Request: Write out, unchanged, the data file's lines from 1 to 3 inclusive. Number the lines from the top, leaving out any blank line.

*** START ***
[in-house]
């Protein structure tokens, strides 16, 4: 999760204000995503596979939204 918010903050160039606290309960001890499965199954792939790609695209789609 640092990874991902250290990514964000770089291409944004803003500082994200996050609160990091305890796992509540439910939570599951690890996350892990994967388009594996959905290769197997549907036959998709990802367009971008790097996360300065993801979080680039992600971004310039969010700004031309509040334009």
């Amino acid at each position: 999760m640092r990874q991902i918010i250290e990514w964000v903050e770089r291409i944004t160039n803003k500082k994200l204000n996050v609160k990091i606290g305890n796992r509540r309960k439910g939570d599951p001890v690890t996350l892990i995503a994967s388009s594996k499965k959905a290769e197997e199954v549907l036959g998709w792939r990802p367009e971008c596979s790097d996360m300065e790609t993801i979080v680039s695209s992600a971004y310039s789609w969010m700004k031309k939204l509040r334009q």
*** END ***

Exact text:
[in-house]
């Protein structure tokens, strides 16, 4: 999760204000995503596979939204 918010903050160039606290309960001890499965199954792939790609695209789609 640092990874991902250290990514964000770089291409944004803003500082994200996050609160990091305890796992509540439910939570599951690890996350892990994967388009594996959905290769197997549907036959998709990802367009971008790097996360300065993801979080680039992600971004310039969010700004031309509040334009």
């Amino acid at each position: 999760m640092r990874q991902i918010i250290e990514w964000v903050e770089r291409i944004t160039n803003k500082k994200l204000n996050v609160k990091i606290g305890n796992r509540r309960k439910g939570d599951p001890v690890t996350l892990i995503a994967s388009s594996k499965k959905a290769e197997e199954v549907l036959g998709w792939r990802p367009e971008c596979s790097d996360m300065e790609t993801i979080v680039s695209s992600a971004y310039s789609w969010m700004k031309k939204l509040r334009q």